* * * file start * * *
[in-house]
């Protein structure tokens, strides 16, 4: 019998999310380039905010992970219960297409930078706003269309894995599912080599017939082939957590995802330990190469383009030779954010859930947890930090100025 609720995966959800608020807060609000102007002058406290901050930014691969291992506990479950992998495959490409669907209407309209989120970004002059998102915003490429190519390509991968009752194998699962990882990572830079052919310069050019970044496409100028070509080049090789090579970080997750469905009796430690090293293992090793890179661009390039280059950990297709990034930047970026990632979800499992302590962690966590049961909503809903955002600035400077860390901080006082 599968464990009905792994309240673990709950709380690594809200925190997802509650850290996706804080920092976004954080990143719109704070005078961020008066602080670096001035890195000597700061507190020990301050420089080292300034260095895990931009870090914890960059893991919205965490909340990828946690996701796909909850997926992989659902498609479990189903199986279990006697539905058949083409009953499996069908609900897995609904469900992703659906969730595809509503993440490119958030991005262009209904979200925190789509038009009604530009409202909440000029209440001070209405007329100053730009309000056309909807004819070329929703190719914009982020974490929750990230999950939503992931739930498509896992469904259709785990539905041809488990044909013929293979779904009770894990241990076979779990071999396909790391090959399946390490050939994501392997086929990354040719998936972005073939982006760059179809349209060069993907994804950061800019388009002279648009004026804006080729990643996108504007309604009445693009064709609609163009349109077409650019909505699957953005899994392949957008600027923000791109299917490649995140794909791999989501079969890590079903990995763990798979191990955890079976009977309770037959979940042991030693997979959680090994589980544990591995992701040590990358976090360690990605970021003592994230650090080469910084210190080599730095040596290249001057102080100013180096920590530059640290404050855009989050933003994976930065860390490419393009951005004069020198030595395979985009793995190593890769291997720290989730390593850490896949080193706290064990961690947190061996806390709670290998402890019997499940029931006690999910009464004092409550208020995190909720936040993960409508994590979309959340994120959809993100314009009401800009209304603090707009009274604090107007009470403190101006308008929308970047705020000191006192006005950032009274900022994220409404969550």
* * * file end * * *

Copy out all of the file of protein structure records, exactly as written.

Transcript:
[in-house]
């Protein structure tokens, strides 16, 4: 019998999310380039905010992970219960297409930078706003269309894995599912080599017939082939957590995802330990190469383009030779954010859930947890930090100025 609720995966959800608020807060609000102007002058406290901050930014691969291992506990479950992998495959490409669907209407309209989120970004002059998102915003490429190519390509991968009752194998699962990882990572830079052919310069050019970044496409100028070509080049090789090579970080997750469905009796430690090293293992090793890179661009390039280059950990297709990034930047970026990632979800499992302590962690966590049961909503809903955002600035400077860390901080006082 599968464990009905792994309240673990709950709380690594809200925190997802509650850290996706804080920092976004954080990143719109704070005078961020008066602080670096001035890195000597700061507190020990301050420089080292300034260095895990931009870090914890960059893991919205965490909340990828946690996701796909909850997926992989659902498609479990189903199986279990006697539905058949083409009953499996069908609900897995609904469900992703659906969730595809509503993440490119958030991005262009209904979200925190789509038009009604530009409202909440000029209440001070209405007329100053730009309000056309909807004819070329929703190719914009982020974490929750990230999950939503992931739930498509896992469904259709785990539905041809488990044909013929293979779904009770894990241990076979779990071999396909790391090959399946390490050939994501392997086929990354040719998936972005073939982006760059179809349209060069993907994804950061800019388009002279648009004026804006080729990643996108504007309604009445693009064709609609163009349109077409650019909505699957953005899994392949957008600027923000791109299917490649995140794909791999989501079969890590079903990995763990798979191990955890079976009977309770037959979940042991030693997979959680090994589980544990591995992701040590990358976090360690990605970021003592994230650090080469910084210190080599730095040596290249001057102080100013180096920590530059640290404050855009989050933003994976930065860390490419393009951005004069020198030595395979985009793995190593890769291997720290989730390593850490896949080193706290064990961690947190061996806390709670290998402890019997499940029931006690999910009464004092409550208020995190909720936040993960409508994590979309959340994120959809993100314009009401800009209304603090707009009274604090107007009470403190101006308008929308970047705020000191006192006005950032009274900022994220409404969550």